Millennium Post

Lit meet and book fair can co-exist, happily

Lit meet and book fair can co-exist, happily
For one used to the melee of the world’s biggest book fair (the celebrated Kolkata Book Fair that is), a theme country, one lakh visitors a day, whiff of oily fish fries and endless cups of tea served in earthen cups, the Apeejay Kolkata Literary Festival (AKLF) might seem like an alien factor in a city known for its poets and bookworms. But take a second look (attend a couple of sessions a day at least) and it becomes clear that the fest attempted to connect the written word with the world of arts--music, dance, theatre, cinema, fashion and visual arts.

The festival director, Maina Bhagat explained how the fifth edition of AKLF had grown in content and range. ‘We had authors representing 12 countries this time around. There were promising young writers from the European Union as well as eminent writers on women’s issues like Urvashi Butalia and Salima Hashmi attending the fest. Sarod maestro Amjad Ali Khan’s book, My father, Our Fraternity: the Story of Hafeez Ali Khan & My World was an important book launch at AKLF’, she pointed out.

Interestingly, the AKLF has always celebrated a personality through its festival and this year, Maulana Abul Kalam Azad was the focus. The year being the 125th birth anniversary of Azad, the festival got off to a glamorous start at the Victoria Memorial with Aamir Khan, a great grandson of Azad, delivering the keynote address on the secular ideals of the freedom fighter.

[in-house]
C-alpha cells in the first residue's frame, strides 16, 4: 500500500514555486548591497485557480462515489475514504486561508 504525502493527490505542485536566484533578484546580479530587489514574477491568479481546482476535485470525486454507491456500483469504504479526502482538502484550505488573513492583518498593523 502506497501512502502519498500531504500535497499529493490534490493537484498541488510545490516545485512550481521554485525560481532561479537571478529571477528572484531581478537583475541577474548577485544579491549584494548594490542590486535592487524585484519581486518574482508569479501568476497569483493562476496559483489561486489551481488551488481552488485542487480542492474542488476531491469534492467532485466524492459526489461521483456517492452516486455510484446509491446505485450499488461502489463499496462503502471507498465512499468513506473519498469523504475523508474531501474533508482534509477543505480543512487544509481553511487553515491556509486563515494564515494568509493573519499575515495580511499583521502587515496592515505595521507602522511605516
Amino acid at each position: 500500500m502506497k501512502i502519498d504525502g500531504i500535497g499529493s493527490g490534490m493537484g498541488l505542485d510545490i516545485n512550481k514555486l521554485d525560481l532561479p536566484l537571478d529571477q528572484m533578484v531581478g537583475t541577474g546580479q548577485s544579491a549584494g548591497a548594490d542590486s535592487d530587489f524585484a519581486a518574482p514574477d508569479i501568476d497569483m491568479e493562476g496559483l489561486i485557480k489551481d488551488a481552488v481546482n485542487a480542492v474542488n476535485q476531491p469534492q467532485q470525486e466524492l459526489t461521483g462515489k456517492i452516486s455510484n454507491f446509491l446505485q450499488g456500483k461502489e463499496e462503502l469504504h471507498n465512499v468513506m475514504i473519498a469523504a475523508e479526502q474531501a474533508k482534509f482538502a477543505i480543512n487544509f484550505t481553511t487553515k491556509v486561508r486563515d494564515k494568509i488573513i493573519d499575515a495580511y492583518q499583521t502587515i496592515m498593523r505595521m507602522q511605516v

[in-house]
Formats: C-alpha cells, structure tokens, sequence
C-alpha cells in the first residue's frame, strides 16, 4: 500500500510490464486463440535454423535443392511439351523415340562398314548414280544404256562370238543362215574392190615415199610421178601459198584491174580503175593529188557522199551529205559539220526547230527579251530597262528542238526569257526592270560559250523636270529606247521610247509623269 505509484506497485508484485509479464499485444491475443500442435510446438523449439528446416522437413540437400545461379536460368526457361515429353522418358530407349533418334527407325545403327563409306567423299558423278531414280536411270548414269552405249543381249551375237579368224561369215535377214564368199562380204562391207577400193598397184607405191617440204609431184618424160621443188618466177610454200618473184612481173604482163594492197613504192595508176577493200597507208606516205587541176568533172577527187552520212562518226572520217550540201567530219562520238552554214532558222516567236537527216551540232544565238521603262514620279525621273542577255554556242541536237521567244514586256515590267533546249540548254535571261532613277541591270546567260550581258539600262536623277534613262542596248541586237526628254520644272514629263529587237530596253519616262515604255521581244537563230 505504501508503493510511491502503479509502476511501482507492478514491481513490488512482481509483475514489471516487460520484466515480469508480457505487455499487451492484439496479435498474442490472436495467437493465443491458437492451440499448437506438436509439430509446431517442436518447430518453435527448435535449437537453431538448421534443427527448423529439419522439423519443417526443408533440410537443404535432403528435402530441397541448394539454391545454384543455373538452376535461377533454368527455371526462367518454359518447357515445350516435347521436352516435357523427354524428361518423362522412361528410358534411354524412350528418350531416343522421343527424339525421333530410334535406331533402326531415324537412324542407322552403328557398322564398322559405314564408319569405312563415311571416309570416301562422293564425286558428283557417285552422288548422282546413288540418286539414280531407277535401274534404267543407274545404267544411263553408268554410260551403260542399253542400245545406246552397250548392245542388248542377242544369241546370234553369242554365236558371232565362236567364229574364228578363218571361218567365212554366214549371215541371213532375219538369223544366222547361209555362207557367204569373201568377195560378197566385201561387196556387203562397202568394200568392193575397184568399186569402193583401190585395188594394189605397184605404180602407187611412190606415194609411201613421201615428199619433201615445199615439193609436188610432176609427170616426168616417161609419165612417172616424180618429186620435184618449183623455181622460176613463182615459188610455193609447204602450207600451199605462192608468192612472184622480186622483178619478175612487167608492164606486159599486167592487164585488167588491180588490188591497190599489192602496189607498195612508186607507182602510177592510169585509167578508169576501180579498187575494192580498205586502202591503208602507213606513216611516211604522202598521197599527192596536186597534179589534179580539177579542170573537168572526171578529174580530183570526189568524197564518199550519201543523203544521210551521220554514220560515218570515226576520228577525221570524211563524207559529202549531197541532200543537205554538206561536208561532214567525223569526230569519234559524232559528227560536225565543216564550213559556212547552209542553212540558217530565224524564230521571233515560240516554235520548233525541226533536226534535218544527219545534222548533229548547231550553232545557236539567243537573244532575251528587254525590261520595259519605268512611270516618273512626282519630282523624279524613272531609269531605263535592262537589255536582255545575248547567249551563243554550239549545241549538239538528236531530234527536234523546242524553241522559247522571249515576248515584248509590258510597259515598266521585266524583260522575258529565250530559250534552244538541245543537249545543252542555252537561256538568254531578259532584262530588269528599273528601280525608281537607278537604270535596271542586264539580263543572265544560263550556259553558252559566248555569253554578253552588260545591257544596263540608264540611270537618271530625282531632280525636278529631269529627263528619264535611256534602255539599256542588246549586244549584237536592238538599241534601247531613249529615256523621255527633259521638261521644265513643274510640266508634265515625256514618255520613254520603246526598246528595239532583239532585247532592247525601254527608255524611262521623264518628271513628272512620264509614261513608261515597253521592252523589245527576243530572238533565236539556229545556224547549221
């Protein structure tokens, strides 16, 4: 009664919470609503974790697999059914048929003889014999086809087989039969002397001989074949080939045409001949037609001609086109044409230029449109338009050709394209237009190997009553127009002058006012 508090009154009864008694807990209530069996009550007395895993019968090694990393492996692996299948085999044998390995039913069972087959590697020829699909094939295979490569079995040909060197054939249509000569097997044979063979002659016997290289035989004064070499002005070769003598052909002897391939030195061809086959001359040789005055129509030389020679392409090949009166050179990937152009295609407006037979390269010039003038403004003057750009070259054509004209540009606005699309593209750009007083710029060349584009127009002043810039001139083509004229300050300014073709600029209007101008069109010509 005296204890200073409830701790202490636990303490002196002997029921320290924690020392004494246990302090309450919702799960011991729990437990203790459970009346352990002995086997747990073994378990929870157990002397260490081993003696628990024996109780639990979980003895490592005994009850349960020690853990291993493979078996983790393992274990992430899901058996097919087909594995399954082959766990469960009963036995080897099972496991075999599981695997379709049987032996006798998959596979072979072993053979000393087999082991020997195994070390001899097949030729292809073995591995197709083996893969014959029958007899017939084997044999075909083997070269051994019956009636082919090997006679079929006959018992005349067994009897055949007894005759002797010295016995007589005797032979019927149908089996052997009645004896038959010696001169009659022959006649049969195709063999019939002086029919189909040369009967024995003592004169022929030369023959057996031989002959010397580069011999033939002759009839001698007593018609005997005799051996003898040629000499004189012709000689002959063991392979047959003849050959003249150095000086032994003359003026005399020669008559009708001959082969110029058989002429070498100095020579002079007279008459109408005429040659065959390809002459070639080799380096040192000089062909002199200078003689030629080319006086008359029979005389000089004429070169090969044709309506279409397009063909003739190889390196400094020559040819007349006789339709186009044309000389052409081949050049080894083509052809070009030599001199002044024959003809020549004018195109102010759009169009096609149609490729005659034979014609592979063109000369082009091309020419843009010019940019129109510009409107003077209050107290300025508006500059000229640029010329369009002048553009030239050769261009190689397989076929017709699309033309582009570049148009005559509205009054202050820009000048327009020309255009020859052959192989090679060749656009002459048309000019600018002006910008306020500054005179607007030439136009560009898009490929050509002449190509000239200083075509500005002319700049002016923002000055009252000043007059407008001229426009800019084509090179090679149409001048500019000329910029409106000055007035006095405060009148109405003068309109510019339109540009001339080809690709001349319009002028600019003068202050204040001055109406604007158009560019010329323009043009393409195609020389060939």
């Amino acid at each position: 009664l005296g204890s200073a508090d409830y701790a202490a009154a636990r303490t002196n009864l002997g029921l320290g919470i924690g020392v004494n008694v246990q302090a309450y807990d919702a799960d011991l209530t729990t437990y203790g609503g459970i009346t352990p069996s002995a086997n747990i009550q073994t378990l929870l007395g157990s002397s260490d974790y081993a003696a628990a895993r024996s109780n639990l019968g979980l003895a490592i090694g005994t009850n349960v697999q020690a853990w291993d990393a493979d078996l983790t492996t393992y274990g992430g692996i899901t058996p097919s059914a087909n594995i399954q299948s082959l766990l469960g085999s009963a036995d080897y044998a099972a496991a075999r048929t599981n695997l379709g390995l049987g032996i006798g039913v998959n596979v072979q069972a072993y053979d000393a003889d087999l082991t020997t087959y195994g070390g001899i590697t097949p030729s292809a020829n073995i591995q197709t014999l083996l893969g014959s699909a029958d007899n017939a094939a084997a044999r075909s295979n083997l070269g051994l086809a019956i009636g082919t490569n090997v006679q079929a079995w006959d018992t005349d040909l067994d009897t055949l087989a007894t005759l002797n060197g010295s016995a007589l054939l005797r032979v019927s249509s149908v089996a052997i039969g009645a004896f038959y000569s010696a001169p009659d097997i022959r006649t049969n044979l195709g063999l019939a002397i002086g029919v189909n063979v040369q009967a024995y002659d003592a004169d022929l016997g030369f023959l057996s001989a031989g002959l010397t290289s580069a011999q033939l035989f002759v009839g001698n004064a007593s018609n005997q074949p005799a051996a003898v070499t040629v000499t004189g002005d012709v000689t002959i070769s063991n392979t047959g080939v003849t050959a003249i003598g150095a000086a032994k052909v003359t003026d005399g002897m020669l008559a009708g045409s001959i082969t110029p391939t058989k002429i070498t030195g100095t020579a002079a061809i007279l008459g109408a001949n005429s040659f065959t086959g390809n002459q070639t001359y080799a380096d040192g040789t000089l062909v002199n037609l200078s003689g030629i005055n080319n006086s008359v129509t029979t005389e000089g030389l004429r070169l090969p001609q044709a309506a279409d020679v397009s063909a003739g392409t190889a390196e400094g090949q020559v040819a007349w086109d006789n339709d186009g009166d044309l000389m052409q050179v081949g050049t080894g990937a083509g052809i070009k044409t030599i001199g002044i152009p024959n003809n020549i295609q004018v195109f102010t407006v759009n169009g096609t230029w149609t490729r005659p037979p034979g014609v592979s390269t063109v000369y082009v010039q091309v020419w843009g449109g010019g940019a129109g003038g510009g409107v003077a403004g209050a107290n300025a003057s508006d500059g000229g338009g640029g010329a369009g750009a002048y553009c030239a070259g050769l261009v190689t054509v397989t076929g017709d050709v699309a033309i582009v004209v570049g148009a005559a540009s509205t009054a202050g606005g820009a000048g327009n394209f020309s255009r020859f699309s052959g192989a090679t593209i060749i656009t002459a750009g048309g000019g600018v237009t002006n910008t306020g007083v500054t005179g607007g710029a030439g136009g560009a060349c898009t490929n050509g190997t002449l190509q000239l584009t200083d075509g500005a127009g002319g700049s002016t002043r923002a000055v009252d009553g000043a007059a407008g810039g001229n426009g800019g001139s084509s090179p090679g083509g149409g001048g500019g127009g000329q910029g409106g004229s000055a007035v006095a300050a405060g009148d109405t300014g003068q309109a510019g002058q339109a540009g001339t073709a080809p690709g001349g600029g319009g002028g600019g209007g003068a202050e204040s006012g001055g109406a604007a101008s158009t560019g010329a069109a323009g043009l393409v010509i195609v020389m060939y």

On Day 3, after attending an extremely informative session on the little magazine tradition in India moderated by Prof Swapan Chakravorty, I had the pleasure of interviewing the veteran Hindi poet, Ashok Vajpeyi. We couldn’t help watching the people in the lounge flitting about us. It hardly seemed like a book-oriented do, with delegates in rustling silk sarees and well tailored suits, sipping tea from the finest bone china in the corridors of a swanky five star hotel on Park Street. Vajpayi had done a session on Hindi and Urdu poetry on that morning with Mrinal Pande and Shamsur Rahman Faruqi. ‘On some occasions I did feel that the content wasn’t discussed enough.

I’d have liked to know what’s going on in Bengali poetry after Joy Goswami or the latest trend in Urdu and Hindi poetry. What are the subjects that the poems are throwing up? What are the debates? What is the energy like in Assamese, Oriya and Malayalam poetry for example?’ asked Vajpayi.

But there were heartening aspects too. Sandip Datta, an archivist of little magazines outlined the story of the Bengali little magazine (now about 1,500 in number) for the audiences, which interested luminaries like Bankim Chandra Chattopadhyay and Rabindranath Tagore right down to modern writers in Bengali like Buddhadeb Bose and Sudhin Datta. Interestingly, he chose to speak in Bengali.

Even as the six day festival wrapped up with young writers from the EU discussing trends in writing and some ‘fashion’ talk by Kallol Dutta, writers from the city seemed to look forward to the annual Kolkata Book Fair, beginning end-January. Veteran Bengali poet Sankhya Ghosh says that the book fair gives you an opportunity to browse through thousands of books, which any literary meet can hardly expect to.

‘There can be academic discussions too in a book fair so a lit meet and a book fair can also happen side by side. There is no clash as I see it’ he said. Ghosh is looking forward to four of his books getting published this year, including a diary which he wrote during his stay in the US at Iowa.

Raju Barman, partner at Rupa & Co and Joint Secretary of the Publishers and Booksellers Guild also pointed out that there were differences in scale. ‘The scale of the two events are very different. The book fair is also about the book trade. There are buyers from other countries and booksellers and publishers do brisk business at the annual event’, he pointed out. So far as the city’s booklovers are concerned, the picture couldn’t get any rosier.
Nandini Guha

Nandini Guha

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